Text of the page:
At least 128,000 deaths are reported in Pakistan every year as a result of Toxic air pollution and related sicknesses, said Fair Finance Pakistan, a non-government body working to mitigate the impacts of climate change, on the eve of World Clean Air Day.

Toxic air kills over 128,000 Pakistanis every year

Pakistan, alongside China and India, accounts for the highest deaths owing to air pollution as millions across the country are forced to breathe air that contains high levels of hazardous pollutants and particulate matter.The NGO also launched an online campaign to raise public awareness and facilitate actions to improve air quality in the country.Toxic air , Asim Jaffry, country programme lead, said: “There is a need to change the business model in Pakistan and elsewhere to ensure that business operations exercise responsibility especially the financial sector to ensure net zero carbon footprints, protect human life and the planet’s ecology.” He further said that ‘Clean Air Day’ aimed to raise awareness regarding the importance of clean air for health, for human economies and demonstrated the close link of air quality to other environmental and developmental challenges such as climate change. It is worth mentioning that World Air Quality Index 2021 ranked Pakistan as the third most polluted country in the world, and its major cities, particularly Lahore, are regularly listed among the most toxic cities in the world. The NGO stated that air pollution and climate change were closely linked as all major pollutants have an impact on the climate. As one of the countries on the frontline of the climate crisis, Pakistan faces grave consequences in failing to address climate change which has resulted in frequent adverse weather events, such as extreme temperatures, droughts and flooding.

The Twitter campaign calls on the policy circles, commercial banks, businesses and civil society to promote responsible investments in the country, promote sustainable transport, just transition towards renewable energy, crop and waste management, monitor air pollution, implement laws and deliver credible plans to reduce emissions from vehicles, power plants, construction and industry. It builds on the latest Intergovernmental Panel on Climate Change (IPCC) report recommendations for reduction in emissions of methane, black carbon and ground-level ozone alongside carbon dioxide to foster sustainable development by delivering better health, agricultural, economic and climate outcomes through improved air quality. Toxic air , According to the World Health Organisation, 99pc of the world’s population is now breathing polluted air. Seven million people die each year due to air pollution, with 90pc of them residing in low- and middle-income countries. The United Nations Environment Programme (UNEP) research showed air pollution knows no national borders and is strongly correlated to other global crises such as climate change, biodiversity loss, other forms of pollution, social and gender parity as well as economic development. The UN agency estimated when people were exposed to air pollution and extreme heat, their risk of death became 20pc higher. Evidence shows dirty air hits the poor the most and disproportionately affects the most vulnerable, such as women, children, and the elderly. The World Bank reports one in every 10 people exposed to unsafe air pollution lives in extreme poverty.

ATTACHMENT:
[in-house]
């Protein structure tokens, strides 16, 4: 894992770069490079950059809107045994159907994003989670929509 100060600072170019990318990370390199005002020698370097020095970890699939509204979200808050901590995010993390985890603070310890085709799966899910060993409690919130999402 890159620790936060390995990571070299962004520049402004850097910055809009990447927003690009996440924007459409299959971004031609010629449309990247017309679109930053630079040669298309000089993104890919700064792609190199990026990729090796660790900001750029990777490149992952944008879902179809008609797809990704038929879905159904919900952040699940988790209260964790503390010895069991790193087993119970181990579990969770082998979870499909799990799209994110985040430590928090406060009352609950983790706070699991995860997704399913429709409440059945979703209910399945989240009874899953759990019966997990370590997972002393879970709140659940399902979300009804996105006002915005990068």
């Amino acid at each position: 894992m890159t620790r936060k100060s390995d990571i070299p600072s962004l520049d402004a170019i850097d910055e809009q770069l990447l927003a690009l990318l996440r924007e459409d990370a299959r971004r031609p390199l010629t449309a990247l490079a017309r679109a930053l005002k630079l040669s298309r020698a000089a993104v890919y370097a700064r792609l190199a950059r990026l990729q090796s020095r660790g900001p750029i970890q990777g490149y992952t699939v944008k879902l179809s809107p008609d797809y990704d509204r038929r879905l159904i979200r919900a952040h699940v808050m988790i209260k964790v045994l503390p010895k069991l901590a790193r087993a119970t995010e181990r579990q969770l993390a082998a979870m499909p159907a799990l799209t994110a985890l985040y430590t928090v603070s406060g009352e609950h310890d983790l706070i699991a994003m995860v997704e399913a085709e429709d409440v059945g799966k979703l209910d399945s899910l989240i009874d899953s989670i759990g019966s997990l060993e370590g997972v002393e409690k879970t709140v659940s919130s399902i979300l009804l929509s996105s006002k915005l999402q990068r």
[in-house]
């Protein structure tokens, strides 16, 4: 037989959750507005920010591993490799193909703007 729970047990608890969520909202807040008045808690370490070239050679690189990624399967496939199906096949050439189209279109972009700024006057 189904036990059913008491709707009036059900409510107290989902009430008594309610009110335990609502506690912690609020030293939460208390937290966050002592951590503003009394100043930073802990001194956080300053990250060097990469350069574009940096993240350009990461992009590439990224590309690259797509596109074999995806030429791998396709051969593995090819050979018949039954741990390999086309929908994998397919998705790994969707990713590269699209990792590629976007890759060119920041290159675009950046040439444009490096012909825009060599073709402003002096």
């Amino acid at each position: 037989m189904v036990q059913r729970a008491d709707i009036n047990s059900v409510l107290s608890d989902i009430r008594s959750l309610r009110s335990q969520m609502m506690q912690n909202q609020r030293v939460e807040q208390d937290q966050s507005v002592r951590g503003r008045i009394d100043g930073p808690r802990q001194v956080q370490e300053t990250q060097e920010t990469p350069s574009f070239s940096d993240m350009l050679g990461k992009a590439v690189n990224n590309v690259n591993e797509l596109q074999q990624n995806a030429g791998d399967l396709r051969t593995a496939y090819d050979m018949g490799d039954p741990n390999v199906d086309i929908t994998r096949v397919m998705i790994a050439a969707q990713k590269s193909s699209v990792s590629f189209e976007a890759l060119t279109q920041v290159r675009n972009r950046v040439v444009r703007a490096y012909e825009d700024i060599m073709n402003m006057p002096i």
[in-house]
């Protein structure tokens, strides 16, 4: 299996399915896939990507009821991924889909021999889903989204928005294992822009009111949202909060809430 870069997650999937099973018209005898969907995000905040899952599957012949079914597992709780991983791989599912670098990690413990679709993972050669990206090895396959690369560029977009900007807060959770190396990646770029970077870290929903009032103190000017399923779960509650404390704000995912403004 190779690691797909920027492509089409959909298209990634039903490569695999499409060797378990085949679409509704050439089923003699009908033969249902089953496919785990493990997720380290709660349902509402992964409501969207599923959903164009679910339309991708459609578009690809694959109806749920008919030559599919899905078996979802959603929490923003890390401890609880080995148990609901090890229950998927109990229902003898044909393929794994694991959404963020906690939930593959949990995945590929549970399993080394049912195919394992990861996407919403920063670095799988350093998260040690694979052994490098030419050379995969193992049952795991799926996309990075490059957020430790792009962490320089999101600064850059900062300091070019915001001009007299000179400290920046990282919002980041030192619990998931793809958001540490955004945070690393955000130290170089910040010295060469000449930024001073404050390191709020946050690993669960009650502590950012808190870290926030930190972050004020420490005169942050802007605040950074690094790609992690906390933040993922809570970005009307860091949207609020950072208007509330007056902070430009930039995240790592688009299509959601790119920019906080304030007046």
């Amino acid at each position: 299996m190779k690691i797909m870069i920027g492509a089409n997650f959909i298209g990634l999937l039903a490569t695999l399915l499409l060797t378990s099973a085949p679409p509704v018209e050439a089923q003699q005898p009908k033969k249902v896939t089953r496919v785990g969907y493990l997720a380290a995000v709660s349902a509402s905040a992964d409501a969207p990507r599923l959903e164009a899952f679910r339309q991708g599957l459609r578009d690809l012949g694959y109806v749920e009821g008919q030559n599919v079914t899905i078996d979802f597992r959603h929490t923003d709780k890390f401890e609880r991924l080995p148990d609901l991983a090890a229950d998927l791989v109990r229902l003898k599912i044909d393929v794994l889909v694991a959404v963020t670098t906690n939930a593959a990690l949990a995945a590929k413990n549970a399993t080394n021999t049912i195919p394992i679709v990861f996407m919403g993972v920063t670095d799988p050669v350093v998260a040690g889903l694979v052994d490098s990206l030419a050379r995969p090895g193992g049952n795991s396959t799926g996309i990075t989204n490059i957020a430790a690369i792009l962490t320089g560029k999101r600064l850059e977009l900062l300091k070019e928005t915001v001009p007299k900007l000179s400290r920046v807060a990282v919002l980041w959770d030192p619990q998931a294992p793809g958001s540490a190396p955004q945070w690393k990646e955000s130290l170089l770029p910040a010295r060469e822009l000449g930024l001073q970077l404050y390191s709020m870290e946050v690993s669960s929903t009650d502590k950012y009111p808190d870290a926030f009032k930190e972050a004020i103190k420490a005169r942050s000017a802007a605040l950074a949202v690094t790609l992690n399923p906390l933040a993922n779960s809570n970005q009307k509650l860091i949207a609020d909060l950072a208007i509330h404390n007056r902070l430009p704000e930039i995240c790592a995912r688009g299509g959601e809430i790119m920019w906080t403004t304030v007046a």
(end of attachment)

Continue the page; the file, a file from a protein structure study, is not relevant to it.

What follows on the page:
Source: This news is originally published by Dawn

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